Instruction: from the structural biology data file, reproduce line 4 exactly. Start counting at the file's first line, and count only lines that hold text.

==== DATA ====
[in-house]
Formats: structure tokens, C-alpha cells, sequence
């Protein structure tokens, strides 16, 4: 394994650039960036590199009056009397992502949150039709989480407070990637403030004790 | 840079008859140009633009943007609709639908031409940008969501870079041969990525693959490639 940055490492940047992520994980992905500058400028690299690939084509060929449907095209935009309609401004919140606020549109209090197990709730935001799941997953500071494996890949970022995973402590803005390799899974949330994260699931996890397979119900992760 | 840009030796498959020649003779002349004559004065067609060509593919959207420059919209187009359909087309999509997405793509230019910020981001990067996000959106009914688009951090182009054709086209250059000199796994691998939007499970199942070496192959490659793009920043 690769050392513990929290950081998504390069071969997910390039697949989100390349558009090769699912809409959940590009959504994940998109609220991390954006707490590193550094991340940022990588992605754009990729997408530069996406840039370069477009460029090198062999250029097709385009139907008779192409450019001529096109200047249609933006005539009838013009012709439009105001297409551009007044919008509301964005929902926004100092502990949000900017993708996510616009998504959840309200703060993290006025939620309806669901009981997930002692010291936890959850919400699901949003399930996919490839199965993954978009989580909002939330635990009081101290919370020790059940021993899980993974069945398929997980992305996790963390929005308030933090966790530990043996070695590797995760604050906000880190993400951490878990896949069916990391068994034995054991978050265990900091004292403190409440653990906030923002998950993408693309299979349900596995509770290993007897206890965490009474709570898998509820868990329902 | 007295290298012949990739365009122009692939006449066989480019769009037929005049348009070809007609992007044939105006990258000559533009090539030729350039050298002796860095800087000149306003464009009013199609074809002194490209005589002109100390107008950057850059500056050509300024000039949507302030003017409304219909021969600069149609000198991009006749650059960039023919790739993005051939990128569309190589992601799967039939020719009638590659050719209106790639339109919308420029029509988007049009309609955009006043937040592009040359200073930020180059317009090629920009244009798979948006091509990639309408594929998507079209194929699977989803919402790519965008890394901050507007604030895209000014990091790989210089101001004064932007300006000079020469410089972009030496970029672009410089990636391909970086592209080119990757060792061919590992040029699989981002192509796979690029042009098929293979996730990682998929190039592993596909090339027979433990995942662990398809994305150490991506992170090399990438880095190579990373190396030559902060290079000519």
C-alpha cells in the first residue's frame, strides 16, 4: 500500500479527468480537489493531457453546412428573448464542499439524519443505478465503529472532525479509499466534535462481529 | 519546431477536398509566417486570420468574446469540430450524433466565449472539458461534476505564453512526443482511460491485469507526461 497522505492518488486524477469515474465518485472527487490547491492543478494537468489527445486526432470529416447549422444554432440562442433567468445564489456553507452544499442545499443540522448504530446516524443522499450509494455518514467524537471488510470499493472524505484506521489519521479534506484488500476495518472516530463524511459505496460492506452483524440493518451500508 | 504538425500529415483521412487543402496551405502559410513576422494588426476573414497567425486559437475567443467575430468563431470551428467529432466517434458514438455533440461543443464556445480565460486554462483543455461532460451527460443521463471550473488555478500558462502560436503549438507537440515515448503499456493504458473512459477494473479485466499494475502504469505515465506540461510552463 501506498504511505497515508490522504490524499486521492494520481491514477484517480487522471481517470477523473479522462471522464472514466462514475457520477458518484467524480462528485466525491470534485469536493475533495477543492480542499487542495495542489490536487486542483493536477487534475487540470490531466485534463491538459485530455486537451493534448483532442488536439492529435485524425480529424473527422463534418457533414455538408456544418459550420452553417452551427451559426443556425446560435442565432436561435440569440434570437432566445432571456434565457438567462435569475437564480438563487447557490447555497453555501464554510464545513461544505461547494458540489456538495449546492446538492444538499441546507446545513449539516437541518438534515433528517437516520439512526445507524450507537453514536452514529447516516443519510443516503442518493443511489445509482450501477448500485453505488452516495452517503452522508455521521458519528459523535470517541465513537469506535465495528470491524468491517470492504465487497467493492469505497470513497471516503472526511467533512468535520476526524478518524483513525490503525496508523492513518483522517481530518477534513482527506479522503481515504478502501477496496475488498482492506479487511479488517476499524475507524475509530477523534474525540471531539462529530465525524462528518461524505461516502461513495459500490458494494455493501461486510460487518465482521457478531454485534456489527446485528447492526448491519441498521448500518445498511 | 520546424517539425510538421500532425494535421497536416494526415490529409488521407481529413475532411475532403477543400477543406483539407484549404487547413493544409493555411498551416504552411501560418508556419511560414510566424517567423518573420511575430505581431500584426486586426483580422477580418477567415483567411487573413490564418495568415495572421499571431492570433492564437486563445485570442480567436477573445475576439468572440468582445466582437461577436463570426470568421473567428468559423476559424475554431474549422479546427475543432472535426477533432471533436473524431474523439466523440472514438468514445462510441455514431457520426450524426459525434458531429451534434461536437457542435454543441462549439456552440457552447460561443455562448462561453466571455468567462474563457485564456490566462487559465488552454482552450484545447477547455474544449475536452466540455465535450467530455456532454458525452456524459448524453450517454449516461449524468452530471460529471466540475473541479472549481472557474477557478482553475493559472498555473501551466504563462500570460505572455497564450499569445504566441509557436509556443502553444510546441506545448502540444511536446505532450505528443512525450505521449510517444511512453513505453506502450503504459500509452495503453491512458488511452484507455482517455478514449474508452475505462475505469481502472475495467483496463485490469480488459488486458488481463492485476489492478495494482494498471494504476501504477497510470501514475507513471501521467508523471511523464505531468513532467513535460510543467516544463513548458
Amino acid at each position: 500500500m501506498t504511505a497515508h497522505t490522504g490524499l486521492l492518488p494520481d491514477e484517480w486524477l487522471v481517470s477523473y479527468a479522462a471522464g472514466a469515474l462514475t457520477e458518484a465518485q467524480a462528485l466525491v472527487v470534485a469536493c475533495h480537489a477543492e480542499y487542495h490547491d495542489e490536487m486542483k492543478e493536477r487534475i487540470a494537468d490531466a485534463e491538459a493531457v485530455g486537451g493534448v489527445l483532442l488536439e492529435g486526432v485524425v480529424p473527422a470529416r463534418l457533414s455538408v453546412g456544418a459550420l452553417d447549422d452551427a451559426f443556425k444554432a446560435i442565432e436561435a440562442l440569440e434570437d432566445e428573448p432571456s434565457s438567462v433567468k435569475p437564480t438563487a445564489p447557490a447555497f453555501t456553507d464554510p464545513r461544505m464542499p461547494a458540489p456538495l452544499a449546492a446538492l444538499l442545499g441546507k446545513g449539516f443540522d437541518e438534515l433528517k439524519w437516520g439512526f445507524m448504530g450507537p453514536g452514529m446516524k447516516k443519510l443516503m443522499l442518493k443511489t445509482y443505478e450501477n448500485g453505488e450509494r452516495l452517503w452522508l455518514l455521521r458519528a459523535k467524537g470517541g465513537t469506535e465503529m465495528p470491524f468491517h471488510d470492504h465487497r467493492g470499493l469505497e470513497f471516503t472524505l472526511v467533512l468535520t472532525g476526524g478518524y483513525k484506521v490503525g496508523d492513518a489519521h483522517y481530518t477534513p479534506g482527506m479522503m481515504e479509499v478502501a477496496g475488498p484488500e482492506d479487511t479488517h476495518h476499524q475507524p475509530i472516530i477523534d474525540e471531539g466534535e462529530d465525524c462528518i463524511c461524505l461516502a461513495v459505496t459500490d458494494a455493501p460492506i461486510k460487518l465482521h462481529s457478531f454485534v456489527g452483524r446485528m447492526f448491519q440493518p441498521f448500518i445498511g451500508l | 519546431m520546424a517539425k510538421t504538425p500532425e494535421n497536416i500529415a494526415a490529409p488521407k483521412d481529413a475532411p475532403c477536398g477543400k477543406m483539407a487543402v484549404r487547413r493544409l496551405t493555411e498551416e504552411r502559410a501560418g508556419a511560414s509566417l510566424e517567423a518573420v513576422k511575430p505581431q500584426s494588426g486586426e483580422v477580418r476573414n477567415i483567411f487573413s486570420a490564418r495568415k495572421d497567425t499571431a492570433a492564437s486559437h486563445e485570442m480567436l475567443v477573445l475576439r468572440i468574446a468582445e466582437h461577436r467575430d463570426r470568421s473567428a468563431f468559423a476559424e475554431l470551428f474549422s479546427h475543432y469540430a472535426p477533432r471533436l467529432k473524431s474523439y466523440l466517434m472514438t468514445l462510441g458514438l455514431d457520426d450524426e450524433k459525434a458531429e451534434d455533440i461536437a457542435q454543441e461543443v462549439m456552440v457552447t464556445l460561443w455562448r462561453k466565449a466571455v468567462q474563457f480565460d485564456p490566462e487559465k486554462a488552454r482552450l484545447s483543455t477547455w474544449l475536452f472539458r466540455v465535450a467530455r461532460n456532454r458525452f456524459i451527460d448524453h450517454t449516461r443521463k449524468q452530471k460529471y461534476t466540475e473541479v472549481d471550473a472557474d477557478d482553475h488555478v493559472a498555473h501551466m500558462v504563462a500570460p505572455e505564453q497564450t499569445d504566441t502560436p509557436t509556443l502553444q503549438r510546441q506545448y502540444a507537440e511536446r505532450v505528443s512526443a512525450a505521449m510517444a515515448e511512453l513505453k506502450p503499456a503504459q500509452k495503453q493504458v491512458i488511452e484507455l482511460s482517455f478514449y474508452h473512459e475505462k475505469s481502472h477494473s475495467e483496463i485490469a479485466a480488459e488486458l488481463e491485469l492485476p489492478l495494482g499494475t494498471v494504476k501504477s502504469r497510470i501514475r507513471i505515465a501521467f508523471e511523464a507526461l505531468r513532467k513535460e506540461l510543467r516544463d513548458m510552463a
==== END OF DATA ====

C-alpha cells in the first residue's frame, strides 16, 4: 500500500479527468480537489493531457453546412428573448464542499439524519443505478465503529472532525479509499466534535462481529 | 519546431477536398509566417486570420468574446469540430450524433466565449472539458461534476505564453512526443482511460491485469507526461 497522505492518488486524477469515474465518485472527487490547491492543478494537468489527445486526432470529416447549422444554432440562442433567468445564489456553507452544499442545499443540522448504530446516524443522499450509494455518514467524537471488510470499493472524505484506521489519521479534506484488500476495518472516530463524511459505496460492506452483524440493518451500508 | 504538425500529415483521412487543402496551405502559410513576422494588426476573414497567425486559437475567443467575430468563431470551428467529432466517434458514438455533440461543443464556445480565460486554462483543455461532460451527460443521463471550473488555478500558462502560436503549438507537440515515448503499456493504458473512459477494473479485466499494475502504469505515465506540461510552463 501506498504511505497515508490522504490524499486521492494520481491514477484517480487522471481517470477523473479522462471522464472514466462514475457520477458518484467524480462528485466525491470534485469536493475533495477543492480542499487542495495542489490536487486542483493536477487534475487540470490531466485534463491538459485530455486537451493534448483532442488536439492529435485524425480529424473527422463534418457533414455538408456544418459550420452553417452551427451559426443556425446560435442565432436561435440569440434570437432566445432571456434565457438567462435569475437564480438563487447557490447555497453555501464554510464545513461544505461547494458540489456538495449546492446538492444538499441546507446545513449539516437541518438534515433528517437516520439512526445507524450507537453514536452514529447516516443519510443516503442518493443511489445509482450501477448500485453505488452516495452517503452522508455521521458519528459523535470517541465513537469506535465495528470491524468491517470492504465487497467493492469505497470513497471516503472526511467533512468535520476526524478518524483513525490503525496508523492513518483522517481530518477534513482527506479522503481515504478502501477496496475488498482492506479487511479488517476499524475507524475509530477523534474525540471531539462529530465525524462528518461524505461516502461513495459500490458494494455493501461486510460487518465482521457478531454485534456489527446485528447492526448491519441498521448500518445498511 | 520546424517539425510538421500532425494535421497536416494526415490529409488521407481529413475532411475532403477543400477543406483539407484549404487547413493544409493555411498551416504552411501560418508556419511560414510566424517567423518573420511575430505581431500584426486586426483580422477580418477567415483567411487573413490564418495568415495572421499571431492570433492564437486563445485570442480567436477573445475576439468572440468582445466582437461577436463570426470568421473567428468559423476559424475554431474549422479546427475543432472535426477533432471533436473524431474523439466523440472514438468514445462510441455514431457520426450524426459525434458531429451534434461536437457542435454543441462549439456552440457552447460561443455562448462561453466571455468567462474563457485564456490566462487559465488552454482552450484545447477547455474544449475536452466540455465535450467530455456532454458525452456524459448524453450517454449516461449524468452530471460529471466540475473541479472549481472557474477557478482553475493559472498555473501551466504563462500570460505572455497564450499569445504566441509557436509556443502553444510546441506545448502540444511536446505532450505528443512525450505521449510517444511512453513505453506502450503504459500509452495503453491512458488511452484507455482517455478514449474508452475505462475505469481502472475495467483496463485490469480488459488486458488481463492485476489492478495494482494498471494504476501504477497510470501514475507513471501521467508523471511523464505531468513532467513535460510543467516544463513548458